​Leonard and Hazel’s three children – John, Shirley, and Ross – also grew up helping in the sugar bush.  John and Shirley both left the farm in the 1960's to pursue careers outside of the farm.  Ross decided to take over the family farm before tragically drowning in 1980 at the age of 19. Upon his death, Shirley, her husband George Deugo, and their young family, moved back to the farm and took over the business before Leonard passed away in 1983.  This is when the family decided to focus exclusively on maple production.

​Hazel lived out her days in a nearby retirement home and faithfully dipped her bread in her favourite light (now graded as Amber) maple syrup every night at bed. She passed away peacefully in October 2002, leaving her family with many fond memories and treasured family photos.

Shirley, George and family continued to expand and improve the family business.  In 2007, George Deugo passed away, which is when Scott took over his dad's role as the maple syrup producer and management of the farm.

In 2013, Shirley married Al Potvin and welcomed his 3 adult children and one granddaughter to the family.  Al works behind the scene with his business expertise, advising on designs and innovative ideas.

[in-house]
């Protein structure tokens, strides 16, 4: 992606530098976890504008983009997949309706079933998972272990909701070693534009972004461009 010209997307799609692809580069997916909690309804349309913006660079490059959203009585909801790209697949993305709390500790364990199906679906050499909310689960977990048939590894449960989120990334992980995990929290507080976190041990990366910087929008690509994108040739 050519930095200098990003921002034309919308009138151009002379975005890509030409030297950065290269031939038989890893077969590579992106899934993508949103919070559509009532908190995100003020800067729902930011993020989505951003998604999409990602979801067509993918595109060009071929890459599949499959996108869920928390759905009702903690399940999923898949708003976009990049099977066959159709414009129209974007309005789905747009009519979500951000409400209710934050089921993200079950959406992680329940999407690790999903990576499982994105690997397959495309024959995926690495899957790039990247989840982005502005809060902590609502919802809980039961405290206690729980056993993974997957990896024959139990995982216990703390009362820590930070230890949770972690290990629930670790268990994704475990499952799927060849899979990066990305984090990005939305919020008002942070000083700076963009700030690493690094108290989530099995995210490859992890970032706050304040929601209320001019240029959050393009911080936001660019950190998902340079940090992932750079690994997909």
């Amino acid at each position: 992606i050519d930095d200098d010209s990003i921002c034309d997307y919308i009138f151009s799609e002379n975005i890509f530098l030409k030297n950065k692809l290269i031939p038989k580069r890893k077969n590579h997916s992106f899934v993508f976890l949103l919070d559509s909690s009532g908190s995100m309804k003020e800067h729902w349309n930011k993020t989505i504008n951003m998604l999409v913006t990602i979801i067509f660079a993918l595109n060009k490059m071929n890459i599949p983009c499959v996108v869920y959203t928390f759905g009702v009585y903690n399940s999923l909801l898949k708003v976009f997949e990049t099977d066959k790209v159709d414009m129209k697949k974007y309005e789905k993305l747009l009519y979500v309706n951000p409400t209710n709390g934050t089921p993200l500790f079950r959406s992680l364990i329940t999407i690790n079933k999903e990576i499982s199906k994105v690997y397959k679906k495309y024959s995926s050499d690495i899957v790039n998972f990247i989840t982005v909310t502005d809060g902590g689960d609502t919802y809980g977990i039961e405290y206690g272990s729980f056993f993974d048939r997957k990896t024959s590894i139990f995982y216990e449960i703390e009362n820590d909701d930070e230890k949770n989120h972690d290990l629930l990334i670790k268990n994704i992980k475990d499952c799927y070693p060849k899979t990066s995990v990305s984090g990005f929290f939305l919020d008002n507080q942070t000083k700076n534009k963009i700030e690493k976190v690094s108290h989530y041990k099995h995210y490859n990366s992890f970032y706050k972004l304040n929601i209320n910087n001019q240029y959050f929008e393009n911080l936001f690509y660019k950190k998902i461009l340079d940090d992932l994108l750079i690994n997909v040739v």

1970's

1970's

George Deugo firing the wood fired evaporator as he learns the art of maple syrup production from Len Fulton.

1970's

1970's

Scott Deugo helping grandpa Fulton watch the evaporator.

1980's

1980's

Len Fulton helps his granddaughter, Pamela, take a taste of sap.

1980's

1980's

George Deugo checking sap levels in the evaporator.

1980's

1980's

George Deugo with daughters, Lorraine and Pamela, gathering sap from buckets.

 

Present Day

Today, Shirley Deugo, a fourth generation Fulton, and her son, Scott Deugo continue to operate the historic Fulton’s Pancake House & Sugar Bush.  Fulton's is made up of 400 acres of mixed forest, over 9 km of walking and Nordic trails, features a 120-seat restaurant, beautiful Maple Shoppe, Maple Sugar Camp (production facility) and Main Office.

​Shirley's daughters, Lorraine and Pamela, remain involved with the family farm, helping when needed on site and in the background.  They provide fresh eyes and are full of ideas.

​Shirley and George also had nine grandchildren - 7 grandsons and 2 granddaughters - all who have been great taste testers and are great quality control officers.  The grandchildren happily help out on the farm and can be found doing many tasks, from bottling syrup to flipping pancakes.

​“Every member of the family loves the farm, the people we host from all over the world, and more importantly, the art involved in making maple syrup,” says Shirley. “We invite you, your family, and friends to share in our family treasure.”